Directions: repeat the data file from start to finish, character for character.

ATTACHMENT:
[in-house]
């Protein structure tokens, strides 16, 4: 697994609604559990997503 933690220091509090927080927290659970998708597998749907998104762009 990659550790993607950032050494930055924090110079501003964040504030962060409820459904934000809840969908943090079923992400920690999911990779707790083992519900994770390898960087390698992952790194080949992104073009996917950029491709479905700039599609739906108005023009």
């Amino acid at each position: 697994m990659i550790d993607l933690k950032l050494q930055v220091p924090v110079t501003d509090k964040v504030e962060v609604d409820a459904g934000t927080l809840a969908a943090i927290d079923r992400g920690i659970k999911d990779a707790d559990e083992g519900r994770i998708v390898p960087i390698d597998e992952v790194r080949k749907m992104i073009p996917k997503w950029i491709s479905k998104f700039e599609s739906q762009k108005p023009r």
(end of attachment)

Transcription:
[in-house]
């Protein structure tokens, strides 16, 4: 697994609604559990997503 933690220091509090927080927290659970998708597998749907998104762009 990659550790993607950032050494930055924090110079501003964040504030962060409820459904934000809840969908943090079923992400920690999911990779707790083992519900994770390898960087390698992952790194080949992104073009996917950029491709479905700039599609739906108005023009």
């Amino acid at each position: 697994m990659i550790d993607l933690k950032l050494q930055v220091p924090v110079t501003d509090k964040v504030e962060v609604d409820a459904g934000t927080l809840a969908a943090i927290d079923r992400g920690i659970k999911d990779a707790d559990e083992g519900r994770i998708v390898p960087i390698d597998e992952v790194r080949k749907m992104i073009p996917k997503w950029i491709s479905k998104f700039e599609s739906q762009k108005p023009r």